As of March 1, presidents had declared 54 emergencies under the law, of which 29 were still active, according to the Congressional Research Service. Presidents have used it to target international terrorists, drug kingpins, human rights abusers, cyber attackers, illegal arms proliferators and multinational criminal organizations.
Presidents invoked the law when Iraq invaded Kuwait in 1990, when Serbia sent troops into Kosovo in 1998 and when Russia annexed Crimea in 2014. Among the countries targeted have been international outliers like North Korea, Sudan, Somalia, Yemen, Syria, Congo and Venezuela.
Using it in a trade dispute with a country like China would be a drastic departure. But Mr. Trump could make the argument that China constitutes a national security threat through the theft of intellectual property or its military buildup in the South China Sea.
The Trump administration previewed this view of Beijing in its national security strategy in 2017, which described China as a ‘revisionist power’ that has ‘expanded its power at the expense of the sovereignty of others.'”
Conspiracists who haven’t bought into the Trump propaganda about being anti-conspiracist himself might try to explain Trump’s attempt to crash China’s economy as part of a long-game plan of Putin’s for Russia to gain at China’s expense. At least then you might be able to wrap your arms around Trump’s increasing vehemence against China. Heck, according the WSJ just today, there’s more fuel for that conspiracy fire:
“At a closed-door dinner Saturday evening, the conversation quickly turned to whether Russia—which was expelled from the group in 2014 over its annexation of Crimea—should be allowed to re-enter. The debate turned heated, according to one European official. While France, Germany and the U.K. had resisted Russia rejoining the group, Mr. Trump had called for Moscow’s reinstatement. Mr. Trump’s efforts were rebuffed, and the leaders agreed it was too soon to allow Russia back into the G-7, according to a U.S. official. Mr. Trump later said no decision had been made.”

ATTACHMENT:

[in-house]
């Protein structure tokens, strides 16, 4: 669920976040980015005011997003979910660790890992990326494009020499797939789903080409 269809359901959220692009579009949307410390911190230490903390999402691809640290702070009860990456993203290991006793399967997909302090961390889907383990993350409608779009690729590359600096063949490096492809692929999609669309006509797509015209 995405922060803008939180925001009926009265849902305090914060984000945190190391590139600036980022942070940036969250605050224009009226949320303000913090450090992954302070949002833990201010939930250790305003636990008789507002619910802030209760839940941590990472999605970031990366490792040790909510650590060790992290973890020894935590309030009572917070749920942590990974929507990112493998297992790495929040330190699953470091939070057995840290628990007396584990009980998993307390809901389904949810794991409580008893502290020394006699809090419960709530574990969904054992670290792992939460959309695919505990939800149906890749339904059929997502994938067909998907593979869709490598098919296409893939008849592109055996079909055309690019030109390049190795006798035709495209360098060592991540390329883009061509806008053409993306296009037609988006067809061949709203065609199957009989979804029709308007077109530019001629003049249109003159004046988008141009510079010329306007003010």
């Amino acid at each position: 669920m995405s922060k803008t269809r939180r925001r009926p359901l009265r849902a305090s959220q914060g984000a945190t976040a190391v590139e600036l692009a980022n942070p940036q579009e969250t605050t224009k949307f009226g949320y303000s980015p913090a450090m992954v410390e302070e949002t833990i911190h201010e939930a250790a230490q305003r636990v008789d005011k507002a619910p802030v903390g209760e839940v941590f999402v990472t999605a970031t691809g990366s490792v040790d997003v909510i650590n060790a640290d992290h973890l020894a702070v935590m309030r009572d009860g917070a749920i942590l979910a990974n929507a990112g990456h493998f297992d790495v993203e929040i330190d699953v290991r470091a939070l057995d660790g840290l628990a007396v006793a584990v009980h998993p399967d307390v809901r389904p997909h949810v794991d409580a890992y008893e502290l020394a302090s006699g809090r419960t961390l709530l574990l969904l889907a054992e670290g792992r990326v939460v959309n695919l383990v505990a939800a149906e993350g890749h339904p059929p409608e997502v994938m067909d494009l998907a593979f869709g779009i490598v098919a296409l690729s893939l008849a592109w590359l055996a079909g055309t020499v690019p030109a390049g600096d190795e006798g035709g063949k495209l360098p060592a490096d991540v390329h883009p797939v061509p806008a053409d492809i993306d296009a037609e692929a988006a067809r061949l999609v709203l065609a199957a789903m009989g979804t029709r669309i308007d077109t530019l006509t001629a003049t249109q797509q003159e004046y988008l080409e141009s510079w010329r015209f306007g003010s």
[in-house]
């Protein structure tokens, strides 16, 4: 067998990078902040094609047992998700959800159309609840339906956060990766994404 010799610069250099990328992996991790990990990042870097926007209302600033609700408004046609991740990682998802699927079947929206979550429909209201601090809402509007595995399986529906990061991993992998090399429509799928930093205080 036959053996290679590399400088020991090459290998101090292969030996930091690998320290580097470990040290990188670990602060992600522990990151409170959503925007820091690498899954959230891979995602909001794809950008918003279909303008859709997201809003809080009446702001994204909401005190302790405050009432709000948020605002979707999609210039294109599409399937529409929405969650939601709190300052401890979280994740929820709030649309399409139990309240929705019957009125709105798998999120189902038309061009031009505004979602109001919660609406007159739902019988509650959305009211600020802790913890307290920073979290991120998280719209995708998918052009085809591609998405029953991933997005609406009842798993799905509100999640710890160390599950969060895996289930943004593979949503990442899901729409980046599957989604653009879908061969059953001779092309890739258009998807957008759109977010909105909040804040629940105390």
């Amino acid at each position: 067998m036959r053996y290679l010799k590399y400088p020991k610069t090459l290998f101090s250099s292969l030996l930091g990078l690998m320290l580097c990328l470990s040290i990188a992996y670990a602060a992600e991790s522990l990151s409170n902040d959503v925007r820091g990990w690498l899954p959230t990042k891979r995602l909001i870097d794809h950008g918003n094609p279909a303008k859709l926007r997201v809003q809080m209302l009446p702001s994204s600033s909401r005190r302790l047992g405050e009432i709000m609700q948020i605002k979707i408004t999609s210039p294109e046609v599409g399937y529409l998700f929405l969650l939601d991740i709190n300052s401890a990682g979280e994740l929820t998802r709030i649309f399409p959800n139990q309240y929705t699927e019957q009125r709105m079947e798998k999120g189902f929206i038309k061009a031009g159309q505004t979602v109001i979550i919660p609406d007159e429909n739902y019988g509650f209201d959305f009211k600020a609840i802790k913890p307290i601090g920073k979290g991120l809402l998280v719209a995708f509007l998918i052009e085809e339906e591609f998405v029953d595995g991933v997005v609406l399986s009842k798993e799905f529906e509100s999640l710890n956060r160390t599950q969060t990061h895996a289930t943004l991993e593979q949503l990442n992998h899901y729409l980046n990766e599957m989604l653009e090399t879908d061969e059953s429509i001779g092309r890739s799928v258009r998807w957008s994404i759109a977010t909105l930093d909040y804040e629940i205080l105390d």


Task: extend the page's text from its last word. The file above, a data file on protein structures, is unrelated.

Then again, here’s an enlightening WSJ/NBC News poll that shows how a slight majority of Trump supporters think that “free trade with foreign countries is bad for America”:
Maybe it’s best to go with Occam’s Razor, and try to understand Trump’s motivations with the most obvious, apparent answer:
Trump thinks he can create an incredible legacy for his Presidency by leveling the playing field for US companies doing business with/in China without crashing our economy/markets and thereby getting re-elected in 2020. Is it that simple? Probably.
Of course, what we’re all here trying to understand is how all this will impact our investments. Is it time to get even more defensive or more aggressive or even — net short?